Deciding what to grow from the nearly endless list of fruits, vegetables, herbs, flowers, and other plants can be overwhelming to say the least.
New farmers may find themselves at an impasse, unsure of how to start. The internet is a great place to get ideas, but the best person to choose the right crops to grow for your farm is you!
Think about it. Not only do you have more access to your community than strangers online, but you also are already familiar with it.
In this article, we’ll cover six steps you can use to decide what to grow in your farm.
The first step to deciding what to grow on your farm is to research the most popularly grown crops in your area.
If you plan to grow outdoors, identifying popular crops will give you an idea of what grows well in your climate.
For indoor farmers, you can use this research as a stepping stone to finding out what isn’t grown in your area. If you can grow high demand crops that grow best in other climates, you’ll be able to sell your product better.
You’ll also want to research what doesn’t grow well in the climate.
That way, if you’re farming indoors, you can have a list of crops that may fill unmet demand. Or, if you’re farming outdoors, you’ll know what crops to stay away from.
Next, find unsupplied demand in your area.
To find these holes in the market, visit grocery stores and farmers’ markets. Take note of what’s being offered and for how much.
See if you can identify any crops that aren’t frequently offered.
Then, meet with potential customers, such as restaurant chefs and farmers’ market patrons and vendors. Ask them what they think is missing from the local market and what they would like to be able to purchase from a local farm.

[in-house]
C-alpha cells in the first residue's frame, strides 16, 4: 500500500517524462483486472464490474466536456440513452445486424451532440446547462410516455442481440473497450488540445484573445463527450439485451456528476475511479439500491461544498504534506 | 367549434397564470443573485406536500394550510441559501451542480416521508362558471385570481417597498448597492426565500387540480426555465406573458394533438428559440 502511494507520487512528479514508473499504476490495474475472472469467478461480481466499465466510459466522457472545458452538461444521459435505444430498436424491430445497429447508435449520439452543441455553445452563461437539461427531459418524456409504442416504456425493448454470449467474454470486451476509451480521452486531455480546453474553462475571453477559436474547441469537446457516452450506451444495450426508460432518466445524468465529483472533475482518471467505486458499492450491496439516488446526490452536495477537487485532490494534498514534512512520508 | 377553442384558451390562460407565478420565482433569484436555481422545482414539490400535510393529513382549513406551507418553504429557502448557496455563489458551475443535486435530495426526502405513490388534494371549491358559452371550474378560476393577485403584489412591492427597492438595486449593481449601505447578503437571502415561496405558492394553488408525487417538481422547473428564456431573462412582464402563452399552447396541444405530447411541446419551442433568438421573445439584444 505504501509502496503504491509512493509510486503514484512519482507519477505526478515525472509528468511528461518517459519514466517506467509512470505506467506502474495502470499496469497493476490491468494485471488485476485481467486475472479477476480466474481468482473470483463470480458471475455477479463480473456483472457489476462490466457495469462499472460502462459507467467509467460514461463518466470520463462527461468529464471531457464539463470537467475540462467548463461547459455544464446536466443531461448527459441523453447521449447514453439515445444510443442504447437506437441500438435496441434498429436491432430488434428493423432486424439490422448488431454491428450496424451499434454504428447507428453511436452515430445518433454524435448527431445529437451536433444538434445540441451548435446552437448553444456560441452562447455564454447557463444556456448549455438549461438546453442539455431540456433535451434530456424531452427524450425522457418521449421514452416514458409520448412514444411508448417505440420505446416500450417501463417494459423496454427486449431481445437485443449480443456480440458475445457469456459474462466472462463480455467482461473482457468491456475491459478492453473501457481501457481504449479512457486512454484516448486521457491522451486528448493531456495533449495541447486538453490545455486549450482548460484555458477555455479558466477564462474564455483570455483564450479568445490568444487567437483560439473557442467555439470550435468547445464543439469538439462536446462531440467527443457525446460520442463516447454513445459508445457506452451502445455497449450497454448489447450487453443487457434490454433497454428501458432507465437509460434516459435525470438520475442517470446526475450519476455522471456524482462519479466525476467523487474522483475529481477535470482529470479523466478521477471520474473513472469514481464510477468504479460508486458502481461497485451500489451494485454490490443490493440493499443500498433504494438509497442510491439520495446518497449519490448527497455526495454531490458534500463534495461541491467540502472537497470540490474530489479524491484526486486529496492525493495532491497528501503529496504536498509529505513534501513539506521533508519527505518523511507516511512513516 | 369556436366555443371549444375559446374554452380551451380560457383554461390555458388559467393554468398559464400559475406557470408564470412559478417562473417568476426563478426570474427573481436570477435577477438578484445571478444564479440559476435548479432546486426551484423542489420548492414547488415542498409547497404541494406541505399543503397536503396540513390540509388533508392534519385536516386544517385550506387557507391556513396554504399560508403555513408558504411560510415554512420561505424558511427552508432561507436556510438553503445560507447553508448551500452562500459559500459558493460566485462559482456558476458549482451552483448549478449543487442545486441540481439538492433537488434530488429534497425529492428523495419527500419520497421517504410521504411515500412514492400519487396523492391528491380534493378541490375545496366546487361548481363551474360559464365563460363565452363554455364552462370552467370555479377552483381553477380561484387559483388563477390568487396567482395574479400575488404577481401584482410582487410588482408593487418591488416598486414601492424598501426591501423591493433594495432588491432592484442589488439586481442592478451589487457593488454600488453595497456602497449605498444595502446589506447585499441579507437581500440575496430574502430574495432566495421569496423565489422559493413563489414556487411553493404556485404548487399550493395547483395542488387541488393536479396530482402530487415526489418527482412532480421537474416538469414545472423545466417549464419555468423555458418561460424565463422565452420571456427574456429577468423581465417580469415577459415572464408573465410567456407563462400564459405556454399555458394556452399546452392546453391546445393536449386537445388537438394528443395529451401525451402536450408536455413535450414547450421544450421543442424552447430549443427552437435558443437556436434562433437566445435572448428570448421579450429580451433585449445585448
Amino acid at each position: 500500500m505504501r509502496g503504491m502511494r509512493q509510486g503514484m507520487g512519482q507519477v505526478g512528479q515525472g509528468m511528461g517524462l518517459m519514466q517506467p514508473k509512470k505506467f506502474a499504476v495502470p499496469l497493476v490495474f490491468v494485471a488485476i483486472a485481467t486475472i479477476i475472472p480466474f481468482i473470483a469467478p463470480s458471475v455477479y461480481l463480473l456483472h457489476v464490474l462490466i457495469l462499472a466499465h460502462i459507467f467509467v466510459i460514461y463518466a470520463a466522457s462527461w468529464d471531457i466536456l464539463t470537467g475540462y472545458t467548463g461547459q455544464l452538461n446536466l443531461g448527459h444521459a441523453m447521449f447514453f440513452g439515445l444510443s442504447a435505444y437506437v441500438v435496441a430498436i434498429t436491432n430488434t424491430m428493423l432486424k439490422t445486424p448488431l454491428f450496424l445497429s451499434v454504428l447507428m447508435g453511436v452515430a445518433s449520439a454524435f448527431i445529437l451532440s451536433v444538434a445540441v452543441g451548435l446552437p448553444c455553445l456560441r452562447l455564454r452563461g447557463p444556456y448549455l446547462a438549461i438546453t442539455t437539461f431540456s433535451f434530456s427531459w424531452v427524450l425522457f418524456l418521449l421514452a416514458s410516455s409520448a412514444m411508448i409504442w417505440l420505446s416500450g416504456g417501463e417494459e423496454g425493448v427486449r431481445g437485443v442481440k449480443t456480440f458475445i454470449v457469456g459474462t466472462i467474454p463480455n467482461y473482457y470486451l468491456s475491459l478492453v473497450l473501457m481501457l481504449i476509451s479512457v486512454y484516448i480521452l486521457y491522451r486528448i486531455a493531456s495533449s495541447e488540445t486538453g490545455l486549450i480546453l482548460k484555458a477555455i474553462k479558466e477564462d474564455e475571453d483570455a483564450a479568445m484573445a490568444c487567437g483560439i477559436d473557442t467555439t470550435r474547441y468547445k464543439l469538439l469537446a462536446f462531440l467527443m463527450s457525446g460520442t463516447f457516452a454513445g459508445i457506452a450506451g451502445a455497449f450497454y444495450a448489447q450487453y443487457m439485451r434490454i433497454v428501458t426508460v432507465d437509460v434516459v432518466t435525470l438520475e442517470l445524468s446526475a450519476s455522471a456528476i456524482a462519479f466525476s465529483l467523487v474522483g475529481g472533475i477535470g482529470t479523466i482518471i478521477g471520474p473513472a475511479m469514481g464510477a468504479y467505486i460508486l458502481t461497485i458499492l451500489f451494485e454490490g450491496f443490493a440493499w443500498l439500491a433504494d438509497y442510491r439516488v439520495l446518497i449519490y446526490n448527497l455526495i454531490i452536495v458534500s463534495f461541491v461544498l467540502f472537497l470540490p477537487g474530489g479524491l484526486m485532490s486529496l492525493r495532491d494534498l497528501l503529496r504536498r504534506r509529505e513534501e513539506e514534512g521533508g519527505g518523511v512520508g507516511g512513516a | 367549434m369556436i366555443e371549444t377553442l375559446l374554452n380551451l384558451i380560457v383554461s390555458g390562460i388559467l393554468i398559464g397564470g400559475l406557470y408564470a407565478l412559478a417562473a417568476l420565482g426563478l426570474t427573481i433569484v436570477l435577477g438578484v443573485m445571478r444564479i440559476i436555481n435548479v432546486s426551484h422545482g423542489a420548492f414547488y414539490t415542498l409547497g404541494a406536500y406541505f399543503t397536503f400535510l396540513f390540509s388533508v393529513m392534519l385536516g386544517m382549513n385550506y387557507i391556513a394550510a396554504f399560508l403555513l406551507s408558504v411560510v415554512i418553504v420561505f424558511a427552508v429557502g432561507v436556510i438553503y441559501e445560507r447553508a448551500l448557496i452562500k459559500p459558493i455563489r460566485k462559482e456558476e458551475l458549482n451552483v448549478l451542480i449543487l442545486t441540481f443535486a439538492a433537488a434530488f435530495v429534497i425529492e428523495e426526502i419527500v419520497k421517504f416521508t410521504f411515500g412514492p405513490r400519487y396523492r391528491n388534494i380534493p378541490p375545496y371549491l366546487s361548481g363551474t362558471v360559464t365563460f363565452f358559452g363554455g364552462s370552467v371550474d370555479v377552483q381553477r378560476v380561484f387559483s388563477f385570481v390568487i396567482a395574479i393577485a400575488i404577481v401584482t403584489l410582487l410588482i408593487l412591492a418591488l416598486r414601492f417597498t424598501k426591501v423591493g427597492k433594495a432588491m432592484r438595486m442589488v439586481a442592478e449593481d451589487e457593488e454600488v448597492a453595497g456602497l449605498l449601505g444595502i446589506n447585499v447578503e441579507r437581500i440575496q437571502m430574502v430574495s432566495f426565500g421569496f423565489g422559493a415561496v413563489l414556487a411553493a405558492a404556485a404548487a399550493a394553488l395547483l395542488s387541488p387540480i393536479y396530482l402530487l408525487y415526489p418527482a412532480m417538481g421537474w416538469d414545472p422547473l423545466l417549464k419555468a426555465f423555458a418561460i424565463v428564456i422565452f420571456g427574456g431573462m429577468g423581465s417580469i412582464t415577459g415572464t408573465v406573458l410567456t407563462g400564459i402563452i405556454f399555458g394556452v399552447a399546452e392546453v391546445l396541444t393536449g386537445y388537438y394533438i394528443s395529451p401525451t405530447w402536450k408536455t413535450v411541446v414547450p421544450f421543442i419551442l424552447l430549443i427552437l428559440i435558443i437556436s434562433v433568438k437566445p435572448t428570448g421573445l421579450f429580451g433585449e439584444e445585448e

Once you have a fairly long list of potential crops, you’ll want to narrow it down by considering the profitability of each.
Look for crops with high profit margins.
This can either be crops that are extremely cheap to produce or crops that are in high demand.
Get an idea of how much you can produce and sell each crop for. Stick to the ones that will make it worth it to your business.
Assess Potential Yields
Next, assess the potential yields of each crop.
As a general rule of thumb, grow plants with high yields.
For indoor farms, which are able to grow year-round, you may want to pick crops that continue to yield produce so that you can make the most out of your crops.
Otherwise, you may want to go with quick growing crops, so you can potentially plant more before the season is over.
Consider Plant Needs
Additionally, consider what each crop needs.
Be familiar with the crops you’re planning on growing. Learn how much space, light, and water it needs.
Try to find crops that will fit in the space you have for it to grow. Plants may need specific distances between them outdoors or grow too tall for your indoor system.
For indoor farms, you’ll want to budget for artificial lighting to match your crops’ needs.
For outdoor farms, you’ll want to be sure that your plant won’t get too much or too little light in the space you’ve designated it.
For both, you need to consider how much and how frequently you’ll have to water your crops.
Also, consider what additional maintenance the plants require. Too many special requirements will increase labor costs.
Try to narrow down your list to plants with similar needs so you can have crops that grow in harmony, rather than trying to juggle too many demands at once.
Narrow it Down
Finally, narrow down your list further.
Try not to have too many varieties, sticking to five crop types at the beginning of your farming journey.
This way, you can specialize in and perfect those crops.
Keep in mind your own passions as well.
It may be harder to get truly invested in crops that you’re not passionate about.
Now that you know how to start deciding what crops to grow, you can start planting!
Still need a space to farm in?
Consider one of our Pure Greens Container Farms.
Our farms are completely indoor vertical hydroponic systems complete with controlled environment agriculture technology.
For more information, visit our website or call us at 602-753-3469.